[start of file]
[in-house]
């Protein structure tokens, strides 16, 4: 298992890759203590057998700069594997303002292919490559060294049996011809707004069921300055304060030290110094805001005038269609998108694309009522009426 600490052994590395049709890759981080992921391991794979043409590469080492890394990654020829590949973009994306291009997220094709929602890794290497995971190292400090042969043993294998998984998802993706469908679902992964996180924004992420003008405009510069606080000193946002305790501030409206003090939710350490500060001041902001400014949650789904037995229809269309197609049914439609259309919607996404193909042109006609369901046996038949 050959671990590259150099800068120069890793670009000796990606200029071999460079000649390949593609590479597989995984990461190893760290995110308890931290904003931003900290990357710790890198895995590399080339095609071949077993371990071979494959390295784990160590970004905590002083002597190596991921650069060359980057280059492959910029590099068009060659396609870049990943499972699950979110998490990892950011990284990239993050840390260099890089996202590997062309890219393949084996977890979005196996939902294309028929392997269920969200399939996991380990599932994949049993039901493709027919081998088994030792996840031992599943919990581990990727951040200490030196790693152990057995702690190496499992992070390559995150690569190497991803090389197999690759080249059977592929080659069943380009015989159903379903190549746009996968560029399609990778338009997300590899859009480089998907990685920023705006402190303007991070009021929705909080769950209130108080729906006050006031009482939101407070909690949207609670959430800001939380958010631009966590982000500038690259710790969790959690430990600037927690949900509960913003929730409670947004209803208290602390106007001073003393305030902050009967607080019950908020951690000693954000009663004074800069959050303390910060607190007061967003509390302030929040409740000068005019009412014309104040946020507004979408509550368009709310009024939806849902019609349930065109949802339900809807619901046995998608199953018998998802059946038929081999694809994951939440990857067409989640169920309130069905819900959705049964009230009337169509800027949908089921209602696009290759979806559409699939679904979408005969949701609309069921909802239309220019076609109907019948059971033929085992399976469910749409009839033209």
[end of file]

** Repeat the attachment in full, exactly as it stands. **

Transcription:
[in-house]
């Protein structure tokens, strides 16, 4: 298992890759203590057998700069594997303002292919490559060294049996011809707004069921300055304060030290110094805001005038269609998108694309009522009426 600490052994590395049709890759981080992921391991794979043409590469080492890394990654020829590949973009994306291009997220094709929602890794290497995971190292400090042969043993294998998984998802993706469908679902992964996180924004992420003008405009510069606080000193946002305790501030409206003090939710350490500060001041902001400014949650789904037995229809269309197609049914439609259309919607996404193909042109006609369901046996038949 050959671990590259150099800068120069890793670009000796990606200029071999460079000649390949593609590479597989995984990461190893760290995110308890931290904003931003900290990357710790890198895995590399080339095609071949077993371990071979494959390295784990160590970004905590002083002597190596991921650069060359980057280059492959910029590099068009060659396609870049990943499972699950979110998490990892950011990284990239993050840390260099890089996202590997062309890219393949084996977890979005196996939902294309028929392997269920969200399939996991380990599932994949049993039901493709027919081998088994030792996840031992599943919990581990990727951040200490030196790693152990057995702690190496499992992070390559995150690569190497991803090389197999690759080249059977592929080659069943380009015989159903379903190549746009996968560029399609990778338009997300590899859009480089998907990685920023705006402190303007991070009021929705909080769950209130108080729906006050006031009482939101407070909690949207609670959430800001939380958010631009966590982000500038690259710790969790959690430990600037927690949900509960913003929730409670947004209803208290602390106007001073003393305030902050009967607080019950908020951690000693954000009663004074800069959050303390910060607190007061967003509390302030929040409740000068005019009412014309104040946020507004979408509550368009709310009024939806849902019609349930065109949802339900809807619901046995998608199953018998998802059946038929081999694809994951939440990857067409989640169920309130069905819900959705049964009230009337169509800027949908089921209602696009290759979806559409699939679904979408005969949701609309069921909802239309220019076609109907019948059971033929085992399976469910749409009839033209």